Posts Tagged ‘todd mcshay’

Joie de Vivre: Halloween Candy

On this all-important American holiday, Tim and Josh decided to dive into one of their tastiest debates: candy. So give them a break while they chew it over with Twix, avoid laying a finger on each other’s Butterfinger, and taste the rainbow. You may find that first they’re sour, then they’re sweet.

TIM: Well, it’s Halloween, Josh, and that can only mean one thing. Well, it means one thing at our age, and a different, more innocent thing when we were younger: candy. You have to hand it to whoever decided this was how Halloween would be celebrated, with little kids prancing around the neighborhood in costumes collecting mass quantities of candy. But of course, we’re greedy as kids, and there’s a definitive candy hierarchy, with certain candies frowned upon (Mary Janes, anyone?) and others received enthusiastically. So Josh, what candy were you most excited to get on Halloween as a kid, and has that changed at all since?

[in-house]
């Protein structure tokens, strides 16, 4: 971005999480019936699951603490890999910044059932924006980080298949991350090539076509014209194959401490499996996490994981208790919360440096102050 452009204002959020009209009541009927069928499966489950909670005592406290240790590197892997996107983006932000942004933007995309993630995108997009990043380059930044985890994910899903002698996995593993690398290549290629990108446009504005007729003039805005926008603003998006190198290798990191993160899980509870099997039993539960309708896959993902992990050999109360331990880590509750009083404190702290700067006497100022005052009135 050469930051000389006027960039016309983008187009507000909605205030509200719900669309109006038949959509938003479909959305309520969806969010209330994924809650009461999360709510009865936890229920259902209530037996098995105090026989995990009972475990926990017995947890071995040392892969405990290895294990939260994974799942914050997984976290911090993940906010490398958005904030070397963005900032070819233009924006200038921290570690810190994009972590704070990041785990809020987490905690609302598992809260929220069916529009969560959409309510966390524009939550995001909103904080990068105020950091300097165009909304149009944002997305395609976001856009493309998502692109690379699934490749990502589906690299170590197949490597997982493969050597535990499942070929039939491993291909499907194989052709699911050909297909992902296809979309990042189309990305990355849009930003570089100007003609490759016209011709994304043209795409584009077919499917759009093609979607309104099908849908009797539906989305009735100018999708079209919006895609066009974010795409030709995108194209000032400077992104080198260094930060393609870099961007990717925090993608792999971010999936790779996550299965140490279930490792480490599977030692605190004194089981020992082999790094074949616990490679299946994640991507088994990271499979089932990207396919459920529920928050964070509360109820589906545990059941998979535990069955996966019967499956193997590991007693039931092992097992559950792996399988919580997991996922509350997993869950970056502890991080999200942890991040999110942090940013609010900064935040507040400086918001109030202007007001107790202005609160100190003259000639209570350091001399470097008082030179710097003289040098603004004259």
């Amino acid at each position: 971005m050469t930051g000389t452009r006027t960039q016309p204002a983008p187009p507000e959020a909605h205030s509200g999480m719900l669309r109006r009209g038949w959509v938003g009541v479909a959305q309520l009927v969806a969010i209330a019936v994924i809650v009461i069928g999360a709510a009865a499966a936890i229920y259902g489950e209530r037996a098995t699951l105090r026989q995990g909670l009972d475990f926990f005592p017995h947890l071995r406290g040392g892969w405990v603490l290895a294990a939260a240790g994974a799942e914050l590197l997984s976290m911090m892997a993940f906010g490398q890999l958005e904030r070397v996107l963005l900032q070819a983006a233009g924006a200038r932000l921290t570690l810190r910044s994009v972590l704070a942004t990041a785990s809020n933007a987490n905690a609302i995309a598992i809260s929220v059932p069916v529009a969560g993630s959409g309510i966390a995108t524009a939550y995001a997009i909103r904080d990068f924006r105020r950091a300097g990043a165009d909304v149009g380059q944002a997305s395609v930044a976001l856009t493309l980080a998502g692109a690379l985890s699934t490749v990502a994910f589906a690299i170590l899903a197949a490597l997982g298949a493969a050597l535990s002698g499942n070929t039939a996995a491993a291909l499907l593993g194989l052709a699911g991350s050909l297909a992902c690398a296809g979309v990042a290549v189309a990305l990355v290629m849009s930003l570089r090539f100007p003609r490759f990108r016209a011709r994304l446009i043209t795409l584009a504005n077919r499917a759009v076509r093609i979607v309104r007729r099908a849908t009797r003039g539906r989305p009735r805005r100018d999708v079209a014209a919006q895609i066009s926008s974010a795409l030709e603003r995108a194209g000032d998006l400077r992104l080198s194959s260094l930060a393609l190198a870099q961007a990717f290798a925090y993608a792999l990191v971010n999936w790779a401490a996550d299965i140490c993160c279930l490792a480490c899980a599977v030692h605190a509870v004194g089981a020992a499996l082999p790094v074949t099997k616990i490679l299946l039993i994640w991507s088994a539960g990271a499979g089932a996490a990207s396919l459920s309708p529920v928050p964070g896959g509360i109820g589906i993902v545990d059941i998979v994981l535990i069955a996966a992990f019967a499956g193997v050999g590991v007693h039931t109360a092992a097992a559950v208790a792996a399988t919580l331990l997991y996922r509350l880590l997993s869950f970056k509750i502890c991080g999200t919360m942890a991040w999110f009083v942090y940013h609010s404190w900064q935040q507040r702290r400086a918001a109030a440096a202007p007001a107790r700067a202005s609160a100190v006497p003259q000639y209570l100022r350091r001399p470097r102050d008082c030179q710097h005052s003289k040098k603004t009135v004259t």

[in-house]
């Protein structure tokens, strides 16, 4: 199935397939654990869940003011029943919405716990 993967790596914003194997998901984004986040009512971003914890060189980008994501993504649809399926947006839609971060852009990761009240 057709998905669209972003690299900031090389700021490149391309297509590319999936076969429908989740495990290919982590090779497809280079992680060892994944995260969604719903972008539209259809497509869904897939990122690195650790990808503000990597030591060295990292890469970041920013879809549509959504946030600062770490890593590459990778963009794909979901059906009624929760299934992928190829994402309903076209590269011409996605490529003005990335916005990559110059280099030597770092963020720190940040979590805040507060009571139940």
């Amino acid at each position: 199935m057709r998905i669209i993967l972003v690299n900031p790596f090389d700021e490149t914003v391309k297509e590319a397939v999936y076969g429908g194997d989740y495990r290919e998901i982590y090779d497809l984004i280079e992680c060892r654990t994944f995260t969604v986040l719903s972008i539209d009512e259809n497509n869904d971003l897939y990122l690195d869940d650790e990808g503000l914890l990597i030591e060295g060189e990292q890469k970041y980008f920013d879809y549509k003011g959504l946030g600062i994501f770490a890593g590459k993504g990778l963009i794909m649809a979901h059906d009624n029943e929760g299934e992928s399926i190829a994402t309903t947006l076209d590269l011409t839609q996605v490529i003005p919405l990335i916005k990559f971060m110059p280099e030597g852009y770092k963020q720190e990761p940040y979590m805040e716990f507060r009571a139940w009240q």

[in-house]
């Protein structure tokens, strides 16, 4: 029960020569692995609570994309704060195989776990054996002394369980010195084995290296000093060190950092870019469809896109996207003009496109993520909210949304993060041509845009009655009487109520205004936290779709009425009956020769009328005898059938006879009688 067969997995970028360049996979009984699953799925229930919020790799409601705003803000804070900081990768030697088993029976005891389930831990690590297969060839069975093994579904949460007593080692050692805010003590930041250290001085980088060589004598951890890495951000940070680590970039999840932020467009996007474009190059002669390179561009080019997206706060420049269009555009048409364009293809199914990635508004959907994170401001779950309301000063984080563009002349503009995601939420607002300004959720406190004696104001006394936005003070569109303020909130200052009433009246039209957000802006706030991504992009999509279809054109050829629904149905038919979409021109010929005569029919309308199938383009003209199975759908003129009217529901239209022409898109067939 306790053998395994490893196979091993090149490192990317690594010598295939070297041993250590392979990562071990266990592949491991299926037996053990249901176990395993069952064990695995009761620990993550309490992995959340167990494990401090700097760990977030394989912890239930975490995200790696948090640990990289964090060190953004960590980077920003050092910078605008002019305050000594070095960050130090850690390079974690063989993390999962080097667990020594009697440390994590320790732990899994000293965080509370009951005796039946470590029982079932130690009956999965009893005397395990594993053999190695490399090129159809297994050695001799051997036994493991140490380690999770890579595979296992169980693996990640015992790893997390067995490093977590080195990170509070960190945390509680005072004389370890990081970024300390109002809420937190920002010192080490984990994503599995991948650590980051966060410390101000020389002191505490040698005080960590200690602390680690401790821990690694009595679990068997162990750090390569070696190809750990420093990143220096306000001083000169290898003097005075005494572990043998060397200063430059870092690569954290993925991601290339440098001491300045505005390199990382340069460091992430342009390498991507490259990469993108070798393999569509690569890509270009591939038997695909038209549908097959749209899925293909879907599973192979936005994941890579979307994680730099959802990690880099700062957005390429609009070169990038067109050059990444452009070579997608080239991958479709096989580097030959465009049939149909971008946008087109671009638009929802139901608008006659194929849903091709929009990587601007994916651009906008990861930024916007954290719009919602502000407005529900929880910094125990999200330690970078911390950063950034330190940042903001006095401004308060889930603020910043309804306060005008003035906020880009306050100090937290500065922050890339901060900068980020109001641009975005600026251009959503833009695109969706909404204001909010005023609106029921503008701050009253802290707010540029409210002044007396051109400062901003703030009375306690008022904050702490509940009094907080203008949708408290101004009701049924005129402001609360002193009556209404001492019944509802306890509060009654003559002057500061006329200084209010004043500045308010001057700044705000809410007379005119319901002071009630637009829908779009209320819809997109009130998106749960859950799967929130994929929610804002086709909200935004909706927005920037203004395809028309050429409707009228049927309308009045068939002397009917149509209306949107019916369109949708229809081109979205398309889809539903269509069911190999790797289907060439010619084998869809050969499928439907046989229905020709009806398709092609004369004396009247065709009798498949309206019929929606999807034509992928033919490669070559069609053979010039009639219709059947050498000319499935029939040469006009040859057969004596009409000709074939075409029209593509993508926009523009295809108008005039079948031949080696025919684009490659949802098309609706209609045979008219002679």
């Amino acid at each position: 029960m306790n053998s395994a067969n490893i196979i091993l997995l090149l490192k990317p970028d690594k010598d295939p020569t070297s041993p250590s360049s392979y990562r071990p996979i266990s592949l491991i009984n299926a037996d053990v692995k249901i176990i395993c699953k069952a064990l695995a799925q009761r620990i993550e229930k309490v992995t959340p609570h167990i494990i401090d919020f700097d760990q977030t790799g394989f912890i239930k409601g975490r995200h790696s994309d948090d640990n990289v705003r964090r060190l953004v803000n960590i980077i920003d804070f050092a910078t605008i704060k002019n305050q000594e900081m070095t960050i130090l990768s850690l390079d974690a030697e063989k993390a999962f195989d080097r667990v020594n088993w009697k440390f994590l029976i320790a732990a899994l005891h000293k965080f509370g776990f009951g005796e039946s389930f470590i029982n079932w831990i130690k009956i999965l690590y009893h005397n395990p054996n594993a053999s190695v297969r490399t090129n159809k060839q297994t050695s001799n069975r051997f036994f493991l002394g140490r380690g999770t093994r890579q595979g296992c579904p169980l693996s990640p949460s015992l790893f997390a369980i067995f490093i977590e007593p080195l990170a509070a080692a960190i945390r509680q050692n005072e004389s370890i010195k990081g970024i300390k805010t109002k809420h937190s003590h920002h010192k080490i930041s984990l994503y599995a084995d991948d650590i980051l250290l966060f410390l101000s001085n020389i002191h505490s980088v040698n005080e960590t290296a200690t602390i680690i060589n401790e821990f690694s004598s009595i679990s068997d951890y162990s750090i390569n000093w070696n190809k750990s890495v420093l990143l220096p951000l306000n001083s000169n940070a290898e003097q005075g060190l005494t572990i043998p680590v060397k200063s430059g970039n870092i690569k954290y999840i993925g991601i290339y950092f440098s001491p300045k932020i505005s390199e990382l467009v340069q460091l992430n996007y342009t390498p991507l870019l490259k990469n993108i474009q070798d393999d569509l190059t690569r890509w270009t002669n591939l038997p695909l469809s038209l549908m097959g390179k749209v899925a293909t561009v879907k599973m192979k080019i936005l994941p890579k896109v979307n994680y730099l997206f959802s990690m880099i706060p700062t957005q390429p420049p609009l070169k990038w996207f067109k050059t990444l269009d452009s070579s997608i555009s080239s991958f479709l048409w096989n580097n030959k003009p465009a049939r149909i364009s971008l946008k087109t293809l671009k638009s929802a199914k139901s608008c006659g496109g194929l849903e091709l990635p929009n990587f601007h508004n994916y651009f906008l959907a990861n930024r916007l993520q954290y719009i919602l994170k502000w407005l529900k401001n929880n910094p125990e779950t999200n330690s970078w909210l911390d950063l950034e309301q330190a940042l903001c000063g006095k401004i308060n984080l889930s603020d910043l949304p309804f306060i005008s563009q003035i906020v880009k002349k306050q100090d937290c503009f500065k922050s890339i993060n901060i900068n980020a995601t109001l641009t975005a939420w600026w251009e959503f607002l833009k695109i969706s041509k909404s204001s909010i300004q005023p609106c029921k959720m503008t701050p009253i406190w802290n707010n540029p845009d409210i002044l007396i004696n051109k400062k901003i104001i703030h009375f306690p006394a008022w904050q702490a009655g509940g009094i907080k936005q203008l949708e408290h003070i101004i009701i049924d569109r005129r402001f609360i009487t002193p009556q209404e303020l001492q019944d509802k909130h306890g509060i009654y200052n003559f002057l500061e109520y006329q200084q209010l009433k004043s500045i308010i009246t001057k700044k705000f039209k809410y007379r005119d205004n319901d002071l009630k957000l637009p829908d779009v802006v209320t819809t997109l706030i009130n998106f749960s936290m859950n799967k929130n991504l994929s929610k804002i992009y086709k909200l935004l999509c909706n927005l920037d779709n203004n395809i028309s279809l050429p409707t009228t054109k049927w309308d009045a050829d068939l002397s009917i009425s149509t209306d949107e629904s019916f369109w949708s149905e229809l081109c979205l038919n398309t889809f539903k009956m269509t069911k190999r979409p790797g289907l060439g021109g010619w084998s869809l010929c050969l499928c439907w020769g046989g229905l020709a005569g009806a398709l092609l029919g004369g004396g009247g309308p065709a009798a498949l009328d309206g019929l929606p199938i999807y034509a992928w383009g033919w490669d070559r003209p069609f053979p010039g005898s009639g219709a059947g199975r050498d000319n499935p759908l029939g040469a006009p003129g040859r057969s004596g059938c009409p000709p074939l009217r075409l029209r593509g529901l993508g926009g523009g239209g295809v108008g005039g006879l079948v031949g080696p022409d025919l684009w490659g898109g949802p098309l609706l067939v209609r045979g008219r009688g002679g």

JOSH: Well, first, let me say that the main appeal of Halloween for me is still candy. When else can I go to CVS and have an option of purchasing more than ten bags of candy that each combine at least three different individual candies? Second, if there’s one video to link to on Halloween and candy, it’s this one. To answer your question, as a kid, I was most excited for sour candies, namely Sour Patch Kids. If you went to three houses, you’d almost be guaranteed one of those mini-Twix or Snickers bars, so chocolate bars were in high supply. But, you don’t see those mini-packs of Sour Patch Kids frequently, so, when I did stumble upon them, I tended to freak out a little. I still think sour candy is in undersupply on Halloween and Sour Patch Kids are the pinnacle of sour candy, so I’d venture to say I feel the same today as I did as a kid. Except now, I could just buy a jumbo pack of Sour Patch Kids at the store; eating them unsupervised, though, does present an issue. What about your favorite? And, do kids in New Jersey really prance around the streets?

Continue reading